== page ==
Friday, September 24

India falls to a new low as Australia sails to victory in the first round | Sport


Australia scored an eight-wicket victory in the first round at Adelaide Oval, where Pat Cummins and Josh Hazlewood produced spells for ages to skittle an India shocked by their lowest test total in history.

Tim Paine’s team secured a 1-0 lead in the series before the dinner break on day three of the Pink Ball Test, with a goal of 90.

The tourists were out by 36 in their second inning after Mohammed Shami retired injured, after being hit on his exposed right arm by a Cummins ball.

Opening pair Joe Burns (51 not eliminated) and Matthew Wade (33) shared a 70-run position as Australia only needed 21 overs to complete an incredible comeback.

Shami was rushed for a scan and the pacemaker injury is a concern for India, whose captain Virat Kohli will soon be flying in for the birth of her first child.

The visitors resumed Saturday 9-1, leading by 62 runs. Cummins (4-21) and Hazlewood (5-8) created absolute chaos in the next 90 minutes, during which neither batter reached double figures.

“We arrived today and we just collapsed, completely … it’s very difficult to find words for how everyone feels,” Kohli said. “Literally an hour, you put yourself in a position where it is impossible to win. It really hurts. “

Nathan Lyon would be apologetic for having flashbacks to the unforgettable test collapses he participated in in Cape Town (2011) and Trent Bridge (2015), where Australia was left with 47 and 60 respectively.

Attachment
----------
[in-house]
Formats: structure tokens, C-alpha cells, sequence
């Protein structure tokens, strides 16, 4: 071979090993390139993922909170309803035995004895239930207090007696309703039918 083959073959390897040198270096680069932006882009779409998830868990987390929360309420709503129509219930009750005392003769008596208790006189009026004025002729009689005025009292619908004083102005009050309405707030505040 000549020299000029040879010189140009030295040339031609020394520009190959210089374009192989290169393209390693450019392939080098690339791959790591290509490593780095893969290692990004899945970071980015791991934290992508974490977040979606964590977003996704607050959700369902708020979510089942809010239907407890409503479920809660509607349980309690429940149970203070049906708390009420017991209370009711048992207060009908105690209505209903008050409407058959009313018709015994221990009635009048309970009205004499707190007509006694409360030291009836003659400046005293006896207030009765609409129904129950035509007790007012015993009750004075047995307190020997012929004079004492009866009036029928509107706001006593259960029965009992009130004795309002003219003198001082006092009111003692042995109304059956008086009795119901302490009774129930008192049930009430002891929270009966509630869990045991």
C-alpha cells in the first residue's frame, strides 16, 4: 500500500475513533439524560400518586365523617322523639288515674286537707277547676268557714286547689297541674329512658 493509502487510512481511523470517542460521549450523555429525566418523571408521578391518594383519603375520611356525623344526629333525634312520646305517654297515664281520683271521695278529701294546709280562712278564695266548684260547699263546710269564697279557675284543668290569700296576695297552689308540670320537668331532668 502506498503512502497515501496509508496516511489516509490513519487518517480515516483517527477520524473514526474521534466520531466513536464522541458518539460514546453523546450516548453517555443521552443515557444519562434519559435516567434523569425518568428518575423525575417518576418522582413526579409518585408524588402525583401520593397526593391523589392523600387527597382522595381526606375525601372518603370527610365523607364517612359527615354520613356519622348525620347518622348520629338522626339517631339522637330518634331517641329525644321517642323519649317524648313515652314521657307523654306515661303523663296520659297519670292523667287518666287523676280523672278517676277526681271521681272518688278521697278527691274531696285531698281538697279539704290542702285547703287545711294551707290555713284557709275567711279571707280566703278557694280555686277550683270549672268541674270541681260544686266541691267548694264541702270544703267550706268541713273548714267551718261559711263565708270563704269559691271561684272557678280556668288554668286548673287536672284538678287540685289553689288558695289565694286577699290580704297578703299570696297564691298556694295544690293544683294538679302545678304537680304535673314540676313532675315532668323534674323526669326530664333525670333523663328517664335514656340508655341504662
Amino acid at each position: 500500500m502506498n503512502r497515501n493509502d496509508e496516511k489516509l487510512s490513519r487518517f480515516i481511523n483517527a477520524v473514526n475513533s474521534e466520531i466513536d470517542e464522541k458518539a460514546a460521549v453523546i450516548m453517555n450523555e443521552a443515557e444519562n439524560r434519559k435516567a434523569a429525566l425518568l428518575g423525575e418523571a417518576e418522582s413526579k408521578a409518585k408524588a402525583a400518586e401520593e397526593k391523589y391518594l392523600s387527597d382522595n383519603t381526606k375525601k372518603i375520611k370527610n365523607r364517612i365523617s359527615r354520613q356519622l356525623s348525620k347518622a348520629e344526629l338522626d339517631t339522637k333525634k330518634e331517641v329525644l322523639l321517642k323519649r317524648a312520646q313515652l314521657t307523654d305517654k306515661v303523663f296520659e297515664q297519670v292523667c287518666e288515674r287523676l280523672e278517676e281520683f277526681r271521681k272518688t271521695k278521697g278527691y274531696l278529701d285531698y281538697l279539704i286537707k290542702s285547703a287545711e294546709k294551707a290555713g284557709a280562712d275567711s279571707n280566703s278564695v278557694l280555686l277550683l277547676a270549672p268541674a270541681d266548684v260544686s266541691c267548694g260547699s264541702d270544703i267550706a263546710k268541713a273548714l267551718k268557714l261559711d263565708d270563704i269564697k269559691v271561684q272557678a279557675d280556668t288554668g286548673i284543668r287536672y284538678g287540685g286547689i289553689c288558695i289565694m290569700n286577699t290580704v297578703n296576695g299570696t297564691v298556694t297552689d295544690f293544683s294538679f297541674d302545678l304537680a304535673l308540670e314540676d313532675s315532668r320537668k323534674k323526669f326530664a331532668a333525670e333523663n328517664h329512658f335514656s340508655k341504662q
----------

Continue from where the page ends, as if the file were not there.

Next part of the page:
The shoe was on the other foot for the supporting player in Adelaide, where he never seemed to have another single in the second inning as Cummins and Hazlewood celebrated career defining moments and milestones.

“It shows the talent we have with the ball,” Paine said. “When you’re as tall and fast as your boys and they do well like that, it can be a real nightmare.”

Mayank Agarwal’s nine and Hanuma Vihari’s eight helped India beat New Zealand’s 26 in 1955, which is still the lowest score in 150 years of test cricket. But Kohli suffered the ignominy of leading the XI that set the bar below the 42 India scored at Lord’s in 1974, which had been the nation’s lowest score in nearly 550 Tests.

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Cummins caused a barely credible collapse of five wickets for four races when night watchman Jasprit Bumrah captured him back. The express paceman had Cheteshwar Pujara go for a duck, while Kohli became his 150th spot in test cricket.

Hazlewood was on a hat-trick after eliminating Wriddhiman Saha and Ravichandran Ashwin, and turned Vihari into his 200th scalp test.

“Everything went according to plan,” Hazlewood said. “The way that Patty started was amazing.”

Wade was the victim of orderly protection from Saha, while Marnus Labuschagne gifted Ravichandran Ashwin a window, but India’s body language during the last innings was that of a defeated team. Burns regained his half century and winning runs with a six when Bumrah dropped a catch and the ball went over the limit.


www.theguardian.com

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